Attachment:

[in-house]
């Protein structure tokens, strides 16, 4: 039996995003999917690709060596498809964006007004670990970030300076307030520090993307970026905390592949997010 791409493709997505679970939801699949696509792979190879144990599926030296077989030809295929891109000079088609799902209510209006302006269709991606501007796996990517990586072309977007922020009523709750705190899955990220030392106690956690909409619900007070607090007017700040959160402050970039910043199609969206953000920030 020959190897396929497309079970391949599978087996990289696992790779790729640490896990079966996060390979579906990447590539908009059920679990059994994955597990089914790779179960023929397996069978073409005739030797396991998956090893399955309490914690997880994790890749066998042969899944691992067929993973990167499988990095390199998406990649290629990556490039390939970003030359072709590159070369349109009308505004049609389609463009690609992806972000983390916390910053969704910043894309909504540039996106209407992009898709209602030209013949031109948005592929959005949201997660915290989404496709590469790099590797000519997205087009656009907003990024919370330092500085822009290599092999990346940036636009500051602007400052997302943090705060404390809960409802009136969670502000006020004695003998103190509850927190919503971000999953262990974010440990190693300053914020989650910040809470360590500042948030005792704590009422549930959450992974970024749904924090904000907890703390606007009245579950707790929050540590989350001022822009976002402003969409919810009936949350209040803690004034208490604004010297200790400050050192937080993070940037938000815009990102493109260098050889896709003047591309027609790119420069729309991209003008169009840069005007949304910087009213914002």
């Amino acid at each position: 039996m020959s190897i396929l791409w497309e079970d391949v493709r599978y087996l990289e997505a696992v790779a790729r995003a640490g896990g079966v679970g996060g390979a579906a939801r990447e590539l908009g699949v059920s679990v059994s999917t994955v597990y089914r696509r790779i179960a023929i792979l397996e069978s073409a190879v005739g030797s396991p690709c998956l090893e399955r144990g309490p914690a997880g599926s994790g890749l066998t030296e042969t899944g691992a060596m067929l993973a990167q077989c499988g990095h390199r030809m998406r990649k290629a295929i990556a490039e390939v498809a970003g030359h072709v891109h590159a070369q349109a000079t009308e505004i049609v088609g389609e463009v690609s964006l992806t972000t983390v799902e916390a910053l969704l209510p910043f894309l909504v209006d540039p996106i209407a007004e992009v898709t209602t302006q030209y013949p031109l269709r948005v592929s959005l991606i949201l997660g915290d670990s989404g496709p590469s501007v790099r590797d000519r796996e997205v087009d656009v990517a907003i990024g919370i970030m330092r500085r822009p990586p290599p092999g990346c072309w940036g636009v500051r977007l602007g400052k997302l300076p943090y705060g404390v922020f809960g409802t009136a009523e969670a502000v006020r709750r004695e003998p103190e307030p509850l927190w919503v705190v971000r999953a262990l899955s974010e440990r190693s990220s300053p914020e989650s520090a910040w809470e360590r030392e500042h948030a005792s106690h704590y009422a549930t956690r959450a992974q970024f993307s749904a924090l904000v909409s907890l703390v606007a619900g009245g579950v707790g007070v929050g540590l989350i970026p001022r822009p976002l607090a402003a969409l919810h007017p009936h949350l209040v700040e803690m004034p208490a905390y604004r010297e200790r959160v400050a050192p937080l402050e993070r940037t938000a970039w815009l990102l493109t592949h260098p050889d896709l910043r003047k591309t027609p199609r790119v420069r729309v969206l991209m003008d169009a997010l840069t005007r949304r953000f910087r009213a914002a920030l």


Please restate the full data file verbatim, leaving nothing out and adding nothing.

[in-house]
């Protein structure tokens, strides 16, 4: 039996995003999917690709060596498809964006007004670990970030300076307030520090993307970026905390592949997010 791409493709997505679970939801699949696509792979190879144990599926030296077989030809295929891109000079088609799902209510209006302006269709991606501007796996990517990586072309977007922020009523709750705190899955990220030392106690956690909409619900007070607090007017700040959160402050970039910043199609969206953000920030 020959190897396929497309079970391949599978087996990289696992790779790729640490896990079966996060390979579906990447590539908009059920679990059994994955597990089914790779179960023929397996069978073409005739030797396991998956090893399955309490914690997880994790890749066998042969899944691992067929993973990167499988990095390199998406990649290629990556490039390939970003030359072709590159070369349109009308505004049609389609463009690609992806972000983390916390910053969704910043894309909504540039996106209407992009898709209602030209013949031109948005592929959005949201997660915290989404496709590469790099590797000519997205087009656009907003990024919370330092500085822009290599092999990346940036636009500051602007400052997302943090705060404390809960409802009136969670502000006020004695003998103190509850927190919503971000999953262990974010440990190693300053914020989650910040809470360590500042948030005792704590009422549930959450992974970024749904924090904000907890703390606007009245579950707790929050540590989350001022822009976002402003969409919810009936949350209040803690004034208490604004010297200790400050050192937080993070940037938000815009990102493109260098050889896709003047591309027609790119420069729309991209003008169009840069005007949304910087009213914002």
């Amino acid at each position: 039996m020959s190897i396929l791409w497309e079970d391949v493709r599978y087996l990289e997505a696992v790779a790729r995003a640490g896990g079966v679970g996060g390979a579906a939801r990447e590539l908009g699949v059920s679990v059994s999917t994955v597990y089914r696509r790779i179960a023929i792979l397996e069978s073409a190879v005739g030797s396991p690709c998956l090893e399955r144990g309490p914690a997880g599926s994790g890749l066998t030296e042969t899944g691992a060596m067929l993973a990167q077989c499988g990095h390199r030809m998406r990649k290629a295929i990556a490039e390939v498809a970003g030359h072709v891109h590159a070369q349109a000079t009308e505004i049609v088609g389609e463009v690609s964006l992806t972000t983390v799902e916390a910053l969704l209510p910043f894309l909504v209006d540039p996106i209407a007004e992009v898709t209602t302006q030209y013949p031109l269709r948005v592929s959005l991606i949201l997660g915290d670990s989404g496709p590469s501007v790099r590797d000519r796996e997205v087009d656009v990517a907003i990024g919370i970030m330092r500085r822009p990586p290599p092999g990346c072309w940036g636009v500051r977007l602007g400052k997302l300076p943090y705060g404390v922020f809960g409802t009136a009523e969670a502000v006020r709750r004695e003998p103190e307030p509850l927190w919503v705190v971000r999953a262990l899955s974010e440990r190693s990220s300053p914020e989650s520090a910040w809470e360590r030392e500042h948030a005792s106690h704590y009422a549930t956690r959450a992974q970024f993307s749904a924090l904000v909409s907890l703390v606007a619900g009245g579950v707790g007070v929050g540590l989350i970026p001022r822009p976002l607090a402003a969409l919810h007017p009936h949350l209040v700040e803690m004034p208490a905390y604004r010297e200790r959160v400050a050192p937080l402050e993070r940037t938000a970039w815009l990102l493109t592949h260098p050889d896709l910043r003047k591309t027609p199609r790119v420069r729309v969206l991209m003008d169009a997010l840069t005007r949304r953000f910087r009213a914002a920030l």